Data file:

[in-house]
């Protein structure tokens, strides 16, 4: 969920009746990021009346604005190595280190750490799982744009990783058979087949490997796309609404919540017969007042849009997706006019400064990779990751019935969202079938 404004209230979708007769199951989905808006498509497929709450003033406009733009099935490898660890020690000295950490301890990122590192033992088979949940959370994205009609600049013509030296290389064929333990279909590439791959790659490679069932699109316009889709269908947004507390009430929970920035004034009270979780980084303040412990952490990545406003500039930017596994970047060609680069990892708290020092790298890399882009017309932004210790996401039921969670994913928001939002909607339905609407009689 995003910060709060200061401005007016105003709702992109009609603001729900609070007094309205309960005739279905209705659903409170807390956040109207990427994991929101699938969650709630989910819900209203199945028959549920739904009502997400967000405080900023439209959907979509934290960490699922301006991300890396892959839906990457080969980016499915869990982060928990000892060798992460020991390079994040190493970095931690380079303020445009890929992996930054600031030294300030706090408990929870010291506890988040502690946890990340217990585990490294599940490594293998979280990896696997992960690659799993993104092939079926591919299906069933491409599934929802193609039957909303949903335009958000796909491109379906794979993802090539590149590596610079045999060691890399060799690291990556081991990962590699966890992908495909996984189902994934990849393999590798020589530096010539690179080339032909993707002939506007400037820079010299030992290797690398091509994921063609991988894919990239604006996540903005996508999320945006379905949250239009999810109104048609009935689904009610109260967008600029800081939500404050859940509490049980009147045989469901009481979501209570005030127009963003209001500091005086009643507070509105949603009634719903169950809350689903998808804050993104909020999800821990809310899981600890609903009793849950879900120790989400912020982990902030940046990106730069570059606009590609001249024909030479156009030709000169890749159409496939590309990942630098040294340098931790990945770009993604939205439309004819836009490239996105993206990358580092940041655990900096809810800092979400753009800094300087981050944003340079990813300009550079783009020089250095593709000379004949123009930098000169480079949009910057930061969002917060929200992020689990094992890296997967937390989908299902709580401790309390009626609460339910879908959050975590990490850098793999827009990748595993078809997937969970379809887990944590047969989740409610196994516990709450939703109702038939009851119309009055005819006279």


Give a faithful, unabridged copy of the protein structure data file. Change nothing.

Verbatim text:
[in-house]
């Protein structure tokens, strides 16, 4: 969920009746990021009346604005190595280190750490799982744009990783058979087949490997796309609404919540017969007042849009997706006019400064990779990751019935969202079938 404004209230979708007769199951989905808006498509497929709450003033406009733009099935490898660890020690000295950490301890990122590192033992088979949940959370994205009609600049013509030296290389064929333990279909590439791959790659490679069932699109316009889709269908947004507390009430929970920035004034009270979780980084303040412990952490990545406003500039930017596994970047060609680069990892708290020092790298890399882009017309932004210790996401039921969670994913928001939002909607339905609407009689 995003910060709060200061401005007016105003709702992109009609603001729900609070007094309205309960005739279905209705659903409170807390956040109207990427994991929101699938969650709630989910819900209203199945028959549920739904009502997400967000405080900023439209959907979509934290960490699922301006991300890396892959839906990457080969980016499915869990982060928990000892060798992460020991390079994040190493970095931690380079303020445009890929992996930054600031030294300030706090408990929870010291506890988040502690946890990340217990585990490294599940490594293998979280990896696997992960690659799993993104092939079926591919299906069933491409599934929802193609039957909303949903335009958000796909491109379906794979993802090539590149590596610079045999060691890399060799690291990556081991990962590699966890992908495909996984189902994934990849393999590798020589530096010539690179080339032909993707002939506007400037820079010299030992290797690398091509994921063609991988894919990239604006996540903005996508999320945006379905949250239009999810109104048609009935689904009610109260967008600029800081939500404050859940509490049980009147045989469901009481979501209570005030127009963003209001500091005086009643507070509105949603009634719903169950809350689903998808804050993104909020999800821990809310899981600890609903009793849950879900120790989400912020982990902030940046990106730069570059606009590609001249024909030479156009030709000169890749159409496939590309990942630098040294340098931790990945770009993604939205439309004819836009490239996105993206990358580092940041655990900096809810800092979400753009800094300087981050944003340079990813300009550079783009020089250095593709000379004949123009930098000169480079949009910057930061969002917060929200992020689990094992890296997967937390989908299902709580401790309390009626609460339910879908959050975590990490850098793999827009990748595993078809997937969970379809887990944590047969989740409610196994516990709450939703109702038939009851119309009055005819006279």